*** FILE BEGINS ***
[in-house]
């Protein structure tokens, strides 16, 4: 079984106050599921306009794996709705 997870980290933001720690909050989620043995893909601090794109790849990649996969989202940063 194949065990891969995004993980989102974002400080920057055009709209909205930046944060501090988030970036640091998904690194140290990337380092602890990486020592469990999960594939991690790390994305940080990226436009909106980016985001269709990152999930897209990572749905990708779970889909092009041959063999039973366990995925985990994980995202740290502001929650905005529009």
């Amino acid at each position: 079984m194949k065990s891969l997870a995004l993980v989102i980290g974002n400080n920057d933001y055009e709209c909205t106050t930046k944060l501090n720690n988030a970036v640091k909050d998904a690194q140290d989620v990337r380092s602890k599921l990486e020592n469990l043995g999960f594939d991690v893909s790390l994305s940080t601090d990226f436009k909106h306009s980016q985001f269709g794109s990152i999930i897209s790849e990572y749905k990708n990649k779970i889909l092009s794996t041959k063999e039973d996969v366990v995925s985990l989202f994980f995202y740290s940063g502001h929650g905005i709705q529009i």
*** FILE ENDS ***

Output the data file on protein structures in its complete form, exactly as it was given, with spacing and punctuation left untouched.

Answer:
[in-house]
């Protein structure tokens, strides 16, 4: 079984106050599921306009794996709705 997870980290933001720690909050989620043995893909601090794109790849990649996969989202940063 194949065990891969995004993980989102974002400080920057055009709209909205930046944060501090988030970036640091998904690194140290990337380092602890990486020592469990999960594939991690790390994305940080990226436009909106980016985001269709990152999930897209990572749905990708779970889909092009041959063999039973366990995925985990994980995202740290502001929650905005529009």
């Amino acid at each position: 079984m194949k065990s891969l997870a995004l993980v989102i980290g974002n400080n920057d933001y055009e709209c909205t106050t930046k944060l501090n720690n988030a970036v640091k909050d998904a690194q140290d989620v990337r380092s602890k599921l990486e020592n469990l043995g999960f594939d991690v893909s790390l994305s940080t601090d990226f436009k909106h306009s980016q985001f269709g794109s990152i999930i897209s790849e990572y749905k990708n990649k779970i889909l092009s794996t041959k063999e039973d996969v366990v995925s985990l989202f994980f995202y740290s940063g502001h929650g905005i709705q529009i």